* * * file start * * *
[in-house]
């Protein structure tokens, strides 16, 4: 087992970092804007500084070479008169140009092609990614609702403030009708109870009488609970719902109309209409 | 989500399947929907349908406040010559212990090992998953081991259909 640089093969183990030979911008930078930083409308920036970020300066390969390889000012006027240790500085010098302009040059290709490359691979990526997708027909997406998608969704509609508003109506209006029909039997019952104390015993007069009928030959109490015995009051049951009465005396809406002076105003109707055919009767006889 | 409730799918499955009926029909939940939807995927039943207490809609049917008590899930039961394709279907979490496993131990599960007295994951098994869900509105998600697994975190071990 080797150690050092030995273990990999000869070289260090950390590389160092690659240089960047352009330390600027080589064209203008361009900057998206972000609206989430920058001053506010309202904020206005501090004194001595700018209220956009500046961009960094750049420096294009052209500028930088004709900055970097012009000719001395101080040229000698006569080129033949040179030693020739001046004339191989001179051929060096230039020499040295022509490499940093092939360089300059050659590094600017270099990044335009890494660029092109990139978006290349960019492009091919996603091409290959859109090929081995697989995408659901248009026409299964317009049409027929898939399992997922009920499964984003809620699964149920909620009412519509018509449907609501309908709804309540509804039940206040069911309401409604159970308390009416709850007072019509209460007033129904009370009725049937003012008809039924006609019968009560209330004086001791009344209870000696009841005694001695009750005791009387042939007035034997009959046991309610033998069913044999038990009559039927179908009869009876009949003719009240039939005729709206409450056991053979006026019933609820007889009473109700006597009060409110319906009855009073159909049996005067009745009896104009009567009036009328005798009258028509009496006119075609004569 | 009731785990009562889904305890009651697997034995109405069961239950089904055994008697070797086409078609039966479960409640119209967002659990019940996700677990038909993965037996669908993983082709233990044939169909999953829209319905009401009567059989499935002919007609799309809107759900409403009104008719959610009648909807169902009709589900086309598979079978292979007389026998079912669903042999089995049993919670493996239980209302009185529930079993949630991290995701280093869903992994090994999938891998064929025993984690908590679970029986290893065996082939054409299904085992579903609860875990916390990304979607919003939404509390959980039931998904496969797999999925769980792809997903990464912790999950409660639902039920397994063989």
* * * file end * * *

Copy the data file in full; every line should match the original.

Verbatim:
[in-house]
């Protein structure tokens, strides 16, 4: 087992970092804007500084070479008169140009092609990614609702403030009708109870009488609970719902109309209409 | 989500399947929907349908406040010559212990090992998953081991259909 640089093969183990030979911008930078930083409308920036970020300066390969390889000012006027240790500085010098302009040059290709490359691979990526997708027909997406998608969704509609508003109506209006029909039997019952104390015993007069009928030959109490015995009051049951009465005396809406002076105003109707055919009767006889 | 409730799918499955009926029909939940939807995927039943207490809609049917008590899930039961394709279907979490496993131990599960007295994951098994869900509105998600697994975190071990 080797150690050092030995273990990999000869070289260090950390590389160092690659240089960047352009330390600027080589064209203008361009900057998206972000609206989430920058001053506010309202904020206005501090004194001595700018209220956009500046961009960094750049420096294009052209500028930088004709900055970097012009000719001395101080040229000698006569080129033949040179030693020739001046004339191989001179051929060096230039020499040295022509490499940093092939360089300059050659590094600017270099990044335009890494660029092109990139978006290349960019492009091919996603091409290959859109090929081995697989995408659901248009026409299964317009049409027929898939399992997922009920499964984003809620699964149920909620009412519509018509449907609501309908709804309540509804039940206040069911309401409604159970308390009416709850007072019509209460007033129904009370009725049937003012008809039924006609019968009560209330004086001791009344209870000696009841005694001695009750005791009387042939007035034997009959046991309610033998069913044999038990009559039927179908009869009876009949003719009240039939005729709206409450056991053979006026019933609820007889009473109700006597009060409110319906009855009073159909049996005067009745009896104009009567009036009328005798009258028509009496006119075609004569 | 009731785990009562889904305890009651697997034995109405069961239950089904055994008697070797086409078609039966479960409640119209967002659990019940996700677990038909993965037996669908993983082709233990044939169909999953829209319905009401009567059989499935002919007609799309809107759900409403009104008719959610009648909807169902009709589900086309598979079978292979007389026998079912669903042999089995049993919670493996239980209302009185529930079993949630991290995701280093869903992994090994999938891998064929025993984690908590679970029986290893065996082939054409299904085992579903609860875990916390990304979607919003939404509390959980039931998904496969797999999925769980792809997903990464912790999950409660639902039920397994063989």